One of the big stumbling blocks can be illigetimasy and adoption. My great grandfather was raised as the son of his grandparents, he called them Mum & Dad and genuinely thought that is what they were. Every family tree I found created by descendants of his supposed siblings showed that as the way it was. I wondered about this, partly because he was very much younger than the rest and his 'mother' was 51 when he was born and partly because on the 1851 census, when he was only months old, he was described as 'grandson'. By 1861 he was son, so this could have been a mistake on the 51, but I have a suspicious nature! So I sent for his birth certificate and found I was right, he was the illegitimate son of one of his supposed 'sisters' and because there was also a time on the certificate I knew he was the survivor of a twin pregnancy. Time of birth is only recorded on birth certificates for Royalty and multiple births in the UK.
In a stricly Methodist, Yorkshire family having an illegitimate child was the end of a woman's reputation and prospects of marriage. Families did try and cover these things up for that reason. Some years later his mother did marry, but she had moved away from her home village by then so her past could be lost. The child would also be stigmatised and for his sake his grandparents might well have hidden his true parentage. If you have doubts because of a large unexplained gap in the birth records, before the availability of contraceptives, it pays to look a little deeper.
One of the other problems you might inherit from other peoples trees is too many children! Women married young its true and had regular pregnancies but if there is more than 25 years between the oldest and the youngest - have doubts. Most women did not have children much before they were 15 and to be then still breeding past 40 is not really that likely, not impossible, but not likely. If she was mid twenties when the first was born then the time span should be even shorter - more than 20 years should make you stop and think. Because families used the same names generation after generation and all the Thomases married Marys it can get very confusing about who is the child of who. Logic plays a part, and so do census records go back to your sources and double check.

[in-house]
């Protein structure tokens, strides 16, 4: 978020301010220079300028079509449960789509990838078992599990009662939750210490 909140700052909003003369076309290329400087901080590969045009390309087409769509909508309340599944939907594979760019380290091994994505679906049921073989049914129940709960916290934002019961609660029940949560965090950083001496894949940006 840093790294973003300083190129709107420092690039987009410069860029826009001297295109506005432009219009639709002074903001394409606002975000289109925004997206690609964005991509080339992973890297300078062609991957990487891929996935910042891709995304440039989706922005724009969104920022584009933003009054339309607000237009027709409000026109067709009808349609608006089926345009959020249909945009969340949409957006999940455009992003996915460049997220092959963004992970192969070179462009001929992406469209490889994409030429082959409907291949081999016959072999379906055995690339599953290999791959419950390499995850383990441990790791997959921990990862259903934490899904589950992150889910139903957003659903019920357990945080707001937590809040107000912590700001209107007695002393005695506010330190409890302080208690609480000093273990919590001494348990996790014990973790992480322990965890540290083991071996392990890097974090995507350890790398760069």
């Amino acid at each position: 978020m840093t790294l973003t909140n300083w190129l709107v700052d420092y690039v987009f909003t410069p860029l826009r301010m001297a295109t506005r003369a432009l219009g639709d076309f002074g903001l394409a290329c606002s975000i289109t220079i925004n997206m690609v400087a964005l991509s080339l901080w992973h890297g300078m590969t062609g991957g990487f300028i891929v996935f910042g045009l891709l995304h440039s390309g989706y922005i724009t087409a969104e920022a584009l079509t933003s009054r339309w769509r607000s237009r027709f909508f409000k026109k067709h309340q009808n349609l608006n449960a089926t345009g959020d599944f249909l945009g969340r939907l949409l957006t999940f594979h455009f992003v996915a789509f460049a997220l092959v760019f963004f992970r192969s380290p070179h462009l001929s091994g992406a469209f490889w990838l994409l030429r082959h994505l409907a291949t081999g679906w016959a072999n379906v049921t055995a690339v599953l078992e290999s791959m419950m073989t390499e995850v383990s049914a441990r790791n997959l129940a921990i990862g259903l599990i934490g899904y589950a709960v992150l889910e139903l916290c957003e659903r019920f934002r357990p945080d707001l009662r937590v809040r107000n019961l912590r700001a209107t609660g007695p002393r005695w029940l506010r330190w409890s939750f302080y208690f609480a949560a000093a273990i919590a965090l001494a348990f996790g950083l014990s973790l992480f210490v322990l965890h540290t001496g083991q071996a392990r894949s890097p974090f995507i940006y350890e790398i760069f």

We would all like to think we descend from William the Conqueror, George Washington or King Henry VIII, not many of us actually do but if you think you do then prove it - don't rely on someone else who may just have a fanciful and convincing imagination!! One of your best tools is logic and common sense, Methusalah may be in your tree but if he isn't is it likely that great, great, grandpa was 135 when his son was born? Have fun but think hard too, its much more satisfying to KNOW the people in your tree are really your family and know something about them and their lives than to just have a full sheet of names.
|Accuracy, Fact, Family Tree, Reliability, Research|
|Carol is from the UK but has roots going back all over the globe. She has always loved history and has been researching her family tree for 30 plus years. There are still holes of course and she has found the odd skeleton, but it all helps to make the past come alive.|
Other interests are dogs; she has bred, exhibited and judged Golden Retrievers for many years; building miniature homes otherwise known as Dolls Houses; Collecting antiques and last but not least Gardening.
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|Truth can be Stranger then Fiction...||MitchF||Oct 9, 2010 2:59 AM||9|